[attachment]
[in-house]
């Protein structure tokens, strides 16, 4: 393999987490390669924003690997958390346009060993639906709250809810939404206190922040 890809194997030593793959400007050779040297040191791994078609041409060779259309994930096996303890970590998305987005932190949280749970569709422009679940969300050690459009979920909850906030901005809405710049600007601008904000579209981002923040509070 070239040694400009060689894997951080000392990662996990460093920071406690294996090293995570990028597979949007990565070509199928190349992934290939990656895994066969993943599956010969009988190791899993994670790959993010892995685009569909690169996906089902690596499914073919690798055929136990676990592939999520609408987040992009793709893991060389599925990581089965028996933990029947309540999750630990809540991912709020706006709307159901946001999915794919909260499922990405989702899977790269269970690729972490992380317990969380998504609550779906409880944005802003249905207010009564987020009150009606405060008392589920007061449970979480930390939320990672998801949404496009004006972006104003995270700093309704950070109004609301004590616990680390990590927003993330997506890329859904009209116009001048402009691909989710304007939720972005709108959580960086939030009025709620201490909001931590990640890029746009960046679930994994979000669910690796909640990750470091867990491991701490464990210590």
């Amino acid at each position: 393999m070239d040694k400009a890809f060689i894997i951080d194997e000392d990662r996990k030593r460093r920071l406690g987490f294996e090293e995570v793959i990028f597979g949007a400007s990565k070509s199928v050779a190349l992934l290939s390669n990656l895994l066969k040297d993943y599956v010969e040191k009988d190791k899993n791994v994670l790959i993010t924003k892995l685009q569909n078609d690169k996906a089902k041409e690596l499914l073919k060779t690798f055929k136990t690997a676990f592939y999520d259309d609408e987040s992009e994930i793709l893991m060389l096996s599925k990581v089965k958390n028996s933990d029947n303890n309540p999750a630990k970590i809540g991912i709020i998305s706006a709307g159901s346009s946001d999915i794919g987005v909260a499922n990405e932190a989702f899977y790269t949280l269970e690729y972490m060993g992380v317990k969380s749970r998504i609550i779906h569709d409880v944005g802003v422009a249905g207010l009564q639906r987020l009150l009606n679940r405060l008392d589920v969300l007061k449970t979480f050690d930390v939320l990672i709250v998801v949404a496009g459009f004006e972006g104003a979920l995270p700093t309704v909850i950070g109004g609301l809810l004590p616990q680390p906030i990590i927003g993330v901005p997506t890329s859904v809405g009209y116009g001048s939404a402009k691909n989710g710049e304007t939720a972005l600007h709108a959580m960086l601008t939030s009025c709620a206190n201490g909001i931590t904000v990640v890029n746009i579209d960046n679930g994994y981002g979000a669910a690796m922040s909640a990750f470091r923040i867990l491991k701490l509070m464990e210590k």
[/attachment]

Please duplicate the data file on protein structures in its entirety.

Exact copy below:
[in-house]
């Protein structure tokens, strides 16, 4: 393999987490390669924003690997958390346009060993639906709250809810939404206190922040 890809194997030593793959400007050779040297040191791994078609041409060779259309994930096996303890970590998305987005932190949280749970569709422009679940969300050690459009979920909850906030901005809405710049600007601008904000579209981002923040509070 070239040694400009060689894997951080000392990662996990460093920071406690294996090293995570990028597979949007990565070509199928190349992934290939990656895994066969993943599956010969009988190791899993994670790959993010892995685009569909690169996906089902690596499914073919690798055929136990676990592939999520609408987040992009793709893991060389599925990581089965028996933990029947309540999750630990809540991912709020706006709307159901946001999915794919909260499922990405989702899977790269269970690729972490992380317990969380998504609550779906409880944005802003249905207010009564987020009150009606405060008392589920007061449970979480930390939320990672998801949404496009004006972006104003995270700093309704950070109004609301004590616990680390990590927003993330997506890329859904009209116009001048402009691909989710304007939720972005709108959580960086939030009025709620201490909001931590990640890029746009960046679930994994979000669910690796909640990750470091867990491991701490464990210590």
């Amino acid at each position: 393999m070239d040694k400009a890809f060689i894997i951080d194997e000392d990662r996990k030593r460093r920071l406690g987490f294996e090293e995570v793959i990028f597979g949007a400007s990565k070509s199928v050779a190349l992934l290939s390669n990656l895994l066969k040297d993943y599956v010969e040191k009988d190791k899993n791994v994670l790959i993010t924003k892995l685009q569909n078609d690169k996906a089902k041409e690596l499914l073919k060779t690798f055929k136990t690997a676990f592939y999520d259309d609408e987040s992009e994930i793709l893991m060389l096996s599925k990581v089965k958390n028996s933990d029947n303890n309540p999750a630990k970590i809540g991912i709020i998305s706006a709307g159901s346009s946001d999915i794919g987005v909260a499922n990405e932190a989702f899977y790269t949280l269970e690729y972490m060993g992380v317990k969380s749970r998504i609550i779906h569709d409880v944005g802003v422009a249905g207010l009564q639906r987020l009150l009606n679940r405060l008392d589920v969300l007061k449970t979480f050690d930390v939320l990672i709250v998801v949404a496009g459009f004006e972006g104003a979920l995270p700093t309704v909850i950070g109004g609301l809810l004590p616990q680390p906030i990590i927003g993330v901005p997506t890329s859904v809405g009209y116009g001048s939404a402009k691909n989710g710049e304007t939720a972005l600007h709108a959580m960086l601008t939030s009025c709620a206190n201490g909001i931590t904000v990640v890029n746009i579209d960046n679930g994994y981002g979000a669910a690796m922040s909640a990750f470091r923040i867990l491991k701490l509070m464990e210590k």